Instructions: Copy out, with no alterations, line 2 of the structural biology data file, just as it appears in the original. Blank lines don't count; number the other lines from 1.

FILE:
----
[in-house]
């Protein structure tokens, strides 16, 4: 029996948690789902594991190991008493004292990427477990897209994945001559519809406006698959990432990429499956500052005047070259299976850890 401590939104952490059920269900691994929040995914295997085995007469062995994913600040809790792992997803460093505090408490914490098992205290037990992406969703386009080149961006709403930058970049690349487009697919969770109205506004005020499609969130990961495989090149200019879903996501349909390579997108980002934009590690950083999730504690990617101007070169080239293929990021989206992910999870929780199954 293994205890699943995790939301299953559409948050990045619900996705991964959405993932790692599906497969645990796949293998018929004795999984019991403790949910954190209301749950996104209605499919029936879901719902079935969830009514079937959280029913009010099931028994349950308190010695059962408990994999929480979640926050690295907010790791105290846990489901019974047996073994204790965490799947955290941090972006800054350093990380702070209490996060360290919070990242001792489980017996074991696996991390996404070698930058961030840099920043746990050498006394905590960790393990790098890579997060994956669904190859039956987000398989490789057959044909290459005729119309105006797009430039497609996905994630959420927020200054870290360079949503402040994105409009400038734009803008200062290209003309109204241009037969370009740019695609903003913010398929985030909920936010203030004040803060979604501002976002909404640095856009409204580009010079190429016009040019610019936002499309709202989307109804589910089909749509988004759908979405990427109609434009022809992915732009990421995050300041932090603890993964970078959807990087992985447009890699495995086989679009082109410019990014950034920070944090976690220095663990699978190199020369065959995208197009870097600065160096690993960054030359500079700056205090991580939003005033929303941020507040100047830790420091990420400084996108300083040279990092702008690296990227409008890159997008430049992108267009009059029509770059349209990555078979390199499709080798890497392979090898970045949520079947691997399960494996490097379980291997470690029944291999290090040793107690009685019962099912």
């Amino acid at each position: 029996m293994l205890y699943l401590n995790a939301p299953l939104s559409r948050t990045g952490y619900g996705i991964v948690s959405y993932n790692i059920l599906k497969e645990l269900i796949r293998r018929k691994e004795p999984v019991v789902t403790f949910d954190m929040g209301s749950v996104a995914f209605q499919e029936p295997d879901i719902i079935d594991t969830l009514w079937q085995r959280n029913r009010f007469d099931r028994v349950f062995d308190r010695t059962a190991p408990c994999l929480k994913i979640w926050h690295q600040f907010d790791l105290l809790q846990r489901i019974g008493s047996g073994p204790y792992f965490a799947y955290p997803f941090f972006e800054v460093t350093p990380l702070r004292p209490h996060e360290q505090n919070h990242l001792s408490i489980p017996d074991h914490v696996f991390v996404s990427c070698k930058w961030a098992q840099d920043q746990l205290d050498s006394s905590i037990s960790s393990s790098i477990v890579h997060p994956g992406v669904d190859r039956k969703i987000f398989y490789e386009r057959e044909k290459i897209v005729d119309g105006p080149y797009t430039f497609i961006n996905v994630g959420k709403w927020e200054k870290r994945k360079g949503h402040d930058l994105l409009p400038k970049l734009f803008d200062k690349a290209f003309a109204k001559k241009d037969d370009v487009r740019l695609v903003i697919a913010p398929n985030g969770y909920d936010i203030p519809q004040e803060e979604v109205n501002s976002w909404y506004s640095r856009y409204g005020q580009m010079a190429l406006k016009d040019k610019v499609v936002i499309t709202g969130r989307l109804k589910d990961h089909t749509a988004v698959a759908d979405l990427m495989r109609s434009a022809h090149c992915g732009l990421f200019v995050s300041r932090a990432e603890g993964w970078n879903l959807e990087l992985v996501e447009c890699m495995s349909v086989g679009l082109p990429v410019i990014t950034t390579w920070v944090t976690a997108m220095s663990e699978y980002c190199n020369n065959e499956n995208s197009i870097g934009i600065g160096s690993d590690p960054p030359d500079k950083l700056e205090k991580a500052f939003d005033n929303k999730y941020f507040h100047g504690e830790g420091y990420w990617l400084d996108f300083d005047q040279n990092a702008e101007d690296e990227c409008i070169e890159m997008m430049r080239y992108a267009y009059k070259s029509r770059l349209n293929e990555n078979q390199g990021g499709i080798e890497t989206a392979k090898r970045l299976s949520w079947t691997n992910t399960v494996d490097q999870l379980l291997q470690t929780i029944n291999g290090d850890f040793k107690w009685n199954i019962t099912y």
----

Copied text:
């Protein structure tokens, strides 16, 4: 029996948690789902594991190991008493004292990427477990897209994945001559519809406006698959990432990429499956500052005047070259299976850890 401590939104952490059920269900691994929040995914295997085995007469062995994913600040809790792992997803460093505090408490914490098992205290037990992406969703386009080149961006709403930058970049690349487009697919969770109205506004005020499609969130990961495989090149200019879903996501349909390579997108980002934009590690950083999730504690990617101007070169080239293929990021989206992910999870929780199954 293994205890699943995790939301299953559409948050990045619900996705991964959405993932790692599906497969645990796949293998018929004795999984019991403790949910954190209301749950996104209605499919029936879901719902079935969830009514079937959280029913009010099931028994349950308190010695059962408990994999929480979640926050690295907010790791105290846990489901019974047996073994204790965490799947955290941090972006800054350093990380702070209490996060360290919070990242001792489980017996074991696996991390996404070698930058961030840099920043746990050498006394905590960790393990790098890579997060994956669904190859039956987000398989490789057959044909290459005729119309105006797009430039497609996905994630959420927020200054870290360079949503402040994105409009400038734009803008200062290209003309109204241009037969370009740019695609903003913010398929985030909920936010203030004040803060979604501002976002909404640095856009409204580009010079190429016009040019610019936002499309709202989307109804589910089909749509988004759908979405990427109609434009022809992915732009990421995050300041932090603890993964970078959807990087992985447009890699495995086989679009082109410019990014950034920070944090976690220095663990699978190199020369065959995208197009870097600065160096690993960054030359500079700056205090991580939003005033929303941020507040100047830790420091990420400084996108300083040279990092702008690296990227409008890159997008430049992108267009009059029509770059349209990555078979390199499709080798890497392979090898970045949520079947691997399960494996490097379980291997470690029944291999290090040793107690009685019962099912």